Whether you start with an infant-only car seat or a convertible car seat, the most important thing is to choose a car seat that fits your baby and your vehicle.

Inserts and Padding

Both types of infant car seats come with removable inserts to ensure a secure fit for newborns. Padding varies in terms of how effective it is at improving the fit of an infant car seat.

Placing pillows behind your baby's head almost always worsens their head position, as the pillows encourage your baby's chin to fall to their chest. Likewise, padding along the outside of the baby's chest and thighs also does not improve the fit.

What will help are infant inserts with firm padding that lift your baby up (which helps them reach the lowest set of shoulder strap slots) and pushes them forward (which helps them get closer to the crotch strap). The inserts can also help your baby's head drop back a little to keep their chin off the chest.

Only use the padding provided by the manufacturer unless they specifically allow the use of rolled clothes or blankets. Some allow for a small, tightly rolled cloth or diaper to be placed between the child and the crotch strap to prevent slouching.

A crotch buckle that is very close to the baby's body and can be adjusted in height can also help with the fit of a convertible seat. If the crotch buckle is too tall, it ends up on the baby's chest (rather than over their belly or diaper area).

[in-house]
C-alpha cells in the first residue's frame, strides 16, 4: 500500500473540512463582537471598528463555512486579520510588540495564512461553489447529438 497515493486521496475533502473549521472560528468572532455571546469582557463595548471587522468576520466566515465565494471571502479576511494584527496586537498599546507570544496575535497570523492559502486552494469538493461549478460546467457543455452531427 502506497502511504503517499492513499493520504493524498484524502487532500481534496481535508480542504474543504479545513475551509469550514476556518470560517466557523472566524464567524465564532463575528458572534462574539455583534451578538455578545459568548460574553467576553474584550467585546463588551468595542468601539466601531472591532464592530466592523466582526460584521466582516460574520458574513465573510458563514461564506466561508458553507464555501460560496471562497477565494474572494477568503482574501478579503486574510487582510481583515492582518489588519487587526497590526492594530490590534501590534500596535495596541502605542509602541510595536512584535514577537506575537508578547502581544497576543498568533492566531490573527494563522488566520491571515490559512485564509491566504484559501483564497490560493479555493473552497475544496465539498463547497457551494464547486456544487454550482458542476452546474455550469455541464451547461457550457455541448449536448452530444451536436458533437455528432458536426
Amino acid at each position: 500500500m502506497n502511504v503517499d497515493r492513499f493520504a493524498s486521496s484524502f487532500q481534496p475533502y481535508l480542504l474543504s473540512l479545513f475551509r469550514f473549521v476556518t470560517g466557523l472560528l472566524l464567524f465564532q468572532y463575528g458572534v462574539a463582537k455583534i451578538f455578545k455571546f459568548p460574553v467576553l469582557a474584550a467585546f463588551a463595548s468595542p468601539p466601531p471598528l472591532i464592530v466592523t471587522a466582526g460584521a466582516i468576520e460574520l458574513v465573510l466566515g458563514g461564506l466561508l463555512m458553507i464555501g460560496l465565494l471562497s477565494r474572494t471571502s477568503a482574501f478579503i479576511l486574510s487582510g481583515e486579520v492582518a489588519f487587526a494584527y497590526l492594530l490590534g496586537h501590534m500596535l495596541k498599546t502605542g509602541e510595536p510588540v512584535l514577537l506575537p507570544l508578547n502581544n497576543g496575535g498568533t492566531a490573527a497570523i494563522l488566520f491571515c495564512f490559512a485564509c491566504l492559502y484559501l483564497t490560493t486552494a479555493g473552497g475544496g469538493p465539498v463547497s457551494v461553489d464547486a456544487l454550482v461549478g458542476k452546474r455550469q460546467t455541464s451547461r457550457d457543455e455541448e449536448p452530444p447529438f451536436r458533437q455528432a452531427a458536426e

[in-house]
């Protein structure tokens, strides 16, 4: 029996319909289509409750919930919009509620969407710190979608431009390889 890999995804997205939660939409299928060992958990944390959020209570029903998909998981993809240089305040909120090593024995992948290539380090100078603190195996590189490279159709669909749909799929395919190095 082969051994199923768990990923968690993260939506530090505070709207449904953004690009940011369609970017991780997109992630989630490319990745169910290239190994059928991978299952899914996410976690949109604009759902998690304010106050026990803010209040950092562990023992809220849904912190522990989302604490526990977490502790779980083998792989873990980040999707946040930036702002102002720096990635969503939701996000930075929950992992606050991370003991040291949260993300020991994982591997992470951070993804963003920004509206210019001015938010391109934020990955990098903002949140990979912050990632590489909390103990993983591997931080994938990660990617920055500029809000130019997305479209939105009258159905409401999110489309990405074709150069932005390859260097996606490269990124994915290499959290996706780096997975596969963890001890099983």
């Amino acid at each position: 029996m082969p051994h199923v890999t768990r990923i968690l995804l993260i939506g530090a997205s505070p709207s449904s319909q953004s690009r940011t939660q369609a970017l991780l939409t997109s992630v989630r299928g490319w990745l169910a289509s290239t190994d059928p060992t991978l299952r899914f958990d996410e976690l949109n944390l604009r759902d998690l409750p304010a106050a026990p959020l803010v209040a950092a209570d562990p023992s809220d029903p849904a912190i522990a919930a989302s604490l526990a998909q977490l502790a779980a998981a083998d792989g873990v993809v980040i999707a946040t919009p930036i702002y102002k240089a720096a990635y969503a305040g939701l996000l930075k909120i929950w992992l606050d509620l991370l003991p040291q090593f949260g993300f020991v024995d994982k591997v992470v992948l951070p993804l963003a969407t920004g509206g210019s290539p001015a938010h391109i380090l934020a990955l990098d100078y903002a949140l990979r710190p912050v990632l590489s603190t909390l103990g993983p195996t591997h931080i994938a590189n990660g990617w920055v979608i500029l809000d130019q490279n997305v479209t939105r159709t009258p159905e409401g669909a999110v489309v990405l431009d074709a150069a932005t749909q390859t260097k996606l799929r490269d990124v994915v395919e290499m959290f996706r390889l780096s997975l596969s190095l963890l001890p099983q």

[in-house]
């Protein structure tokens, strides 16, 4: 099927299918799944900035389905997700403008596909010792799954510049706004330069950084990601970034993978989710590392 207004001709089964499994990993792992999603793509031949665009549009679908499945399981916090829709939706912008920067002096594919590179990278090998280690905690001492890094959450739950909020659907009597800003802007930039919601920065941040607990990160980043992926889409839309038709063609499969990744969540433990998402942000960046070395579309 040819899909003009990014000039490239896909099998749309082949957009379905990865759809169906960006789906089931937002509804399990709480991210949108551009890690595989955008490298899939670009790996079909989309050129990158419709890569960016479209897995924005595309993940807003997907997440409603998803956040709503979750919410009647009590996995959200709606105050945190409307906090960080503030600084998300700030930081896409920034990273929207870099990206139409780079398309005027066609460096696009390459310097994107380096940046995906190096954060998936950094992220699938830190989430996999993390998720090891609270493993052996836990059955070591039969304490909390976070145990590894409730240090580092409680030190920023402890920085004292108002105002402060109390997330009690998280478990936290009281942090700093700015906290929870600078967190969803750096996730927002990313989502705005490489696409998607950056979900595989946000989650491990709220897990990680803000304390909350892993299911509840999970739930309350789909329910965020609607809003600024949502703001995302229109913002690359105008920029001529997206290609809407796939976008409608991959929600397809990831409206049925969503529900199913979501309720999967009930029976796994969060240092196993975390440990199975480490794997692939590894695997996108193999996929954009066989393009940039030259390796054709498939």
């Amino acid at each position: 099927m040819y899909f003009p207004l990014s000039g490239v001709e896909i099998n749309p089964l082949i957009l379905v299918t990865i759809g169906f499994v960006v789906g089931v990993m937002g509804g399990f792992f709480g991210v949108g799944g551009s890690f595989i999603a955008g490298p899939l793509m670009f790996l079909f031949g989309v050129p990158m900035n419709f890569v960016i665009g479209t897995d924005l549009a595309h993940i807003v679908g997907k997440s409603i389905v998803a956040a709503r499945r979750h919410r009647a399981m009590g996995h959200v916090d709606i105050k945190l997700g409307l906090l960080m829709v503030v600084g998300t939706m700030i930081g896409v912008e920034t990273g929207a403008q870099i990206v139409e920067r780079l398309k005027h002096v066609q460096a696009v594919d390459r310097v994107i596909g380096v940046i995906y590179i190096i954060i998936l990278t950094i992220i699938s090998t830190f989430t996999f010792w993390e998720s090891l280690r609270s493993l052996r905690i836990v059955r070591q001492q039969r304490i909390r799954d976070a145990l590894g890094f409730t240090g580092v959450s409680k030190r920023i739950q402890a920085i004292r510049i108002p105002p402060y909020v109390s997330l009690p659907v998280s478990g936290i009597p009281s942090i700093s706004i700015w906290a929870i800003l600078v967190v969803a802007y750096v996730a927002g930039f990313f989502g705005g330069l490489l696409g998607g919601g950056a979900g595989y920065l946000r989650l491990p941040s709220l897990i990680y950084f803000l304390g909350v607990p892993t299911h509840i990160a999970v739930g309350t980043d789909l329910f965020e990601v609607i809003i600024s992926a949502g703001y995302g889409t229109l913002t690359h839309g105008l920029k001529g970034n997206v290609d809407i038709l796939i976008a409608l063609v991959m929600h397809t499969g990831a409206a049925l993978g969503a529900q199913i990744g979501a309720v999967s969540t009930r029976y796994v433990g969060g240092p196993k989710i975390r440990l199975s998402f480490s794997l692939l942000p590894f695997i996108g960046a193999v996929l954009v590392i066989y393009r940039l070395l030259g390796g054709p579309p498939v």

Proper Recline

Another issue parents must address when considering an infant car seat is the recline. Car seats must be installed properly to ensure your baby's head doesn't fall forward. All rear-facing car seats have built-in recline indicators. When both are installed at their infant recline position, convertible seats often take up more room compared to infant seats.

It is unsafe to sit an infant too upright as their chin can fall to their chest and make it harder for them to breathe.

Considerations for Premature Babies

Babies born before 37 weeks gestation are considered premature. Premature babies are often much smaller than full-term newborns. Fortunately, many car seat models, including both infant and convertible options, have a minimum weight of just 4 pounds, which may be appropriate for a preemie.

Frequently Asked Questions

How long can you use an infant car seat?

You can use an infant car seat until your baby reaches the maximum height or weight requirements set by the manufacturer (whichever comes first.)

Are convertible car seats safe for infants?

Yes, convertible car seats designed for an infant's specific height and weight are safe to use, provided they are rear-facing and installed properly.

When do babies grow out of an infant car seat?